Herodium

15 KM south of Jerusalem the fortress and the palace of Herod the Great is located on a hill shaped like a truncated cone that rises 758 m. above sea level, stood Herodium, the palace-fortress built by King Herod.

circa 20 BCE

Josephus writes, "he built a wall round that top of the hill, and erected towers at the corners, of a hundred and sixty cubits high; in the middle of which place he built a palace, after a magnificent manner, wherein were large and beautiful edifices".
---- Wars 7 Chapter 6 Par 1. The combination of fortress and palace is a uniquely Herodian innovation, which he repeated on several other sites, including Masada.

circa 20 BCE

A pre-year-70 synagogue at Herodium is of the Galilean-type, featuring stone benches built along the walls and aisles formed by columns that supported the roof. It is one of the oldest synagogues in the Levant. Unlike much of Herod’s Palace the synagogue can still be seen and identified today.

circa 20 BCE

The eastern tower - the largest - was a massive, round tower on a solid stone base and measured 18 m. in diameter. It had several upper stories with elaborate rooms, probably for the use of the royal entourage. This eastern tower rose above the entire fortress, its roof commanding a panoramic view; it also served as a hiding place in times of danger.

circa 20 BCE

Northern portico of the peristyle hall

circa 20 BCE

Herod built an underground access to large cisterns that were built on the north-eastern side. As Josephus wrote in Wars 7 Chapter 6 Par. 1): "He also made a great many reservoirs for the reception of water, that there might be plenty of it ready for all uses... ". The photo below shows the large reservoir, which collected rainfall for use during the dry seasons.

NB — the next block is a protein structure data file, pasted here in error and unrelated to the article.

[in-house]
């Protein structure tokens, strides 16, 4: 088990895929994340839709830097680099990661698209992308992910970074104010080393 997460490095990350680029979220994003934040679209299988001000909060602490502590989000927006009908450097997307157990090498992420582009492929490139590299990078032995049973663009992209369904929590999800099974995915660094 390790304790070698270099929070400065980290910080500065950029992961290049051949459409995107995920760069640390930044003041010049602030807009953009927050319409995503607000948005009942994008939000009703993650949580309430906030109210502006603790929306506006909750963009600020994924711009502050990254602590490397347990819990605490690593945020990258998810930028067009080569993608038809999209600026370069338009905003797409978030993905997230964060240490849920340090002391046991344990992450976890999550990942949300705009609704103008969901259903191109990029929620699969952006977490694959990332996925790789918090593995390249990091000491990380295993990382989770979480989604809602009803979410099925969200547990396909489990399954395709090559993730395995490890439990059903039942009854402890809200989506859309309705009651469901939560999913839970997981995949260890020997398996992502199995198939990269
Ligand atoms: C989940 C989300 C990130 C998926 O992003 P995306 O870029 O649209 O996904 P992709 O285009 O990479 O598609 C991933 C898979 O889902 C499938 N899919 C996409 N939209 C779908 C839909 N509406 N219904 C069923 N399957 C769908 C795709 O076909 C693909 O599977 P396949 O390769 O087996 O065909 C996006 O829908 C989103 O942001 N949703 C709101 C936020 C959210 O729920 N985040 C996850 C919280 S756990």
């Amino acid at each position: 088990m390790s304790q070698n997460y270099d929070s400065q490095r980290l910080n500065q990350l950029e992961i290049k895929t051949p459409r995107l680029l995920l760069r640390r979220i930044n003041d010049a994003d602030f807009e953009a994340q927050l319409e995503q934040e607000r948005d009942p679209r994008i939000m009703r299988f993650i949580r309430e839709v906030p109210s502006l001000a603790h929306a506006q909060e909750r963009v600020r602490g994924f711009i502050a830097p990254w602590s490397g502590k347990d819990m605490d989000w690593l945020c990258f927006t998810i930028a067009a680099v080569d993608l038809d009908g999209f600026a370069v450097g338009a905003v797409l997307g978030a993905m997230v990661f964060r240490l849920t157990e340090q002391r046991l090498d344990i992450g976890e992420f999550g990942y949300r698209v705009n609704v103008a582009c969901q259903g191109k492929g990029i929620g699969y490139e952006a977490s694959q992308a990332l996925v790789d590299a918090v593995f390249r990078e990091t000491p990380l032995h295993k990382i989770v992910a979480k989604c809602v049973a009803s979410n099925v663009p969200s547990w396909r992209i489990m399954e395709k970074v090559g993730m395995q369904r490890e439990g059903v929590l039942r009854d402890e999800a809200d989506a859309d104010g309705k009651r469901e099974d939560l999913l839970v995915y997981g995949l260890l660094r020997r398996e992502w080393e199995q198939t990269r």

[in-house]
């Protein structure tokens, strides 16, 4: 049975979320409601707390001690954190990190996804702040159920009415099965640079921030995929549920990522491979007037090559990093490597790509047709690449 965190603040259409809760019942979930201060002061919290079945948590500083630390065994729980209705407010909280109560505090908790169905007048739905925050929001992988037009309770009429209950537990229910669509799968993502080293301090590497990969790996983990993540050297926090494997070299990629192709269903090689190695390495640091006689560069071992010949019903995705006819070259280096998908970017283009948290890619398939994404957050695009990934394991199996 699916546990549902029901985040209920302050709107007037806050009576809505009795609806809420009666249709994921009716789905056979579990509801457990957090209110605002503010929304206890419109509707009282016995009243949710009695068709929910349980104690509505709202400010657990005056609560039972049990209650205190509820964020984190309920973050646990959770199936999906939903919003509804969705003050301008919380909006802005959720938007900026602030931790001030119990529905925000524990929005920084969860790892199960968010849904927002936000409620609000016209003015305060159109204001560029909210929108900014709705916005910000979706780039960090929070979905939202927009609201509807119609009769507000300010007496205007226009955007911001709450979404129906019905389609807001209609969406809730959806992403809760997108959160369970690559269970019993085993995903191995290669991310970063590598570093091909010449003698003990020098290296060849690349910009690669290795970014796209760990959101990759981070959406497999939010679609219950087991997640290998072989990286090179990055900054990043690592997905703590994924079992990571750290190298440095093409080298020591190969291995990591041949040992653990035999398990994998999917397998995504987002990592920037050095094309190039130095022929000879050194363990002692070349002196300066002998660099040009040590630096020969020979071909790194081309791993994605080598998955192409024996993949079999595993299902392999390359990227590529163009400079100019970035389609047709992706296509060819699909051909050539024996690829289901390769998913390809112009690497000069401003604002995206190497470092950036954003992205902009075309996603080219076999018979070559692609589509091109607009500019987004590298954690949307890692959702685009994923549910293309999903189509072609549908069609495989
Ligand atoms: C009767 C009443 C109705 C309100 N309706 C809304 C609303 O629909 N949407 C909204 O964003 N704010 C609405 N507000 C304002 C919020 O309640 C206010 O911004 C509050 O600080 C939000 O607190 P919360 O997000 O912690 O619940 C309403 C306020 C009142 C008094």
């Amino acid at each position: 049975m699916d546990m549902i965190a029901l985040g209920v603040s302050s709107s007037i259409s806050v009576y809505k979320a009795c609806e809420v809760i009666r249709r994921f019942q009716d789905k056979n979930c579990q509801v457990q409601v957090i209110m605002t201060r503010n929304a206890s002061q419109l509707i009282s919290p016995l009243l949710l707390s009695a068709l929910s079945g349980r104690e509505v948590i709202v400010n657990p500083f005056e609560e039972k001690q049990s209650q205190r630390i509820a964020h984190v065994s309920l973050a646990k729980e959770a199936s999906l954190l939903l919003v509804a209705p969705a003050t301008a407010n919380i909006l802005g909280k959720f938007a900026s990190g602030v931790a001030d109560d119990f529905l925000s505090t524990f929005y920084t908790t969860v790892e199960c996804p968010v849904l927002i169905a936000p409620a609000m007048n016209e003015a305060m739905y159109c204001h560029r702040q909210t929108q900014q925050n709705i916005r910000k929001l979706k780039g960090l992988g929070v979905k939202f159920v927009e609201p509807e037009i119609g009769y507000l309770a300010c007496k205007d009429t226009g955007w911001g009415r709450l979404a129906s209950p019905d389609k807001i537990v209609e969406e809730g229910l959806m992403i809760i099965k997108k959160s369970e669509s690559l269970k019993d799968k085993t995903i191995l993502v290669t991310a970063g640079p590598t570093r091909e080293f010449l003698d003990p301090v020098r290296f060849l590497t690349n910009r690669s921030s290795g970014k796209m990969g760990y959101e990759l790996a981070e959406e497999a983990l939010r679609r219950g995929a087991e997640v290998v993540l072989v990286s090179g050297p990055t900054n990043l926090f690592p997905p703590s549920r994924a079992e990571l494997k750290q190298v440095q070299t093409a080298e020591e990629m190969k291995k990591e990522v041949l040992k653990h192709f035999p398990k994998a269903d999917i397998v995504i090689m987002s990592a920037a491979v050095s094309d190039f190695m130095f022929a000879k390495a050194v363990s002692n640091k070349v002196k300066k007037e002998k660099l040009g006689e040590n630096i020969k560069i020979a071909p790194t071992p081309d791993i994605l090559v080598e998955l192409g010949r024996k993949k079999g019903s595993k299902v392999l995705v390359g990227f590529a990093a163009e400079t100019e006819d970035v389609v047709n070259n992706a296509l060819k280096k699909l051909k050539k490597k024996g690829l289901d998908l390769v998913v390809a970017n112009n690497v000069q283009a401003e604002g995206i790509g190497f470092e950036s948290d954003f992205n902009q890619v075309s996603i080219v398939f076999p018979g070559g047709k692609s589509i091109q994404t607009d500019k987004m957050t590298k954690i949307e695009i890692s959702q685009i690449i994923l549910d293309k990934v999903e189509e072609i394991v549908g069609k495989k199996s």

circa 20 BCE

The Roman bathhouse was excavated on the southwest side, which probably served the royal entourage and the king's guests. It comprised a number of rooms and pools, a caldarium (hot room) heated by the hypocaust system (the floor was raised on supports, allowing hot air to circulate below the floor, thus heating the room). The bathhouse walls were decorated in painted square patterns and in imitation marble. The floors were paved with colored mosaics in geometric and floral patterns, as well as with pomegranates, grapevines and grape clusters.

circa 20 BCE

During the Great revolt, the Zealots captured the fortress in 66 CE. They converted a public structure to a synagogue and added two Mikveh (baptismals), one near the structure and the other near the eastern tower.

circa 20 BCE

These underground passages were cut as hiding places by Jewish fighters of the Bar Kokhba Rebellion (132-135) when Herodium was once more besieged by the Roman army.

circa 20 BCE

The lower city is located on the north-west foothills of the fortress. The lower city structures contained offices of the district capital, palace rooms for the visitors and family, Roman garden, and a lake. It extended beyond the modern road, and include another bathhouse and other structures.

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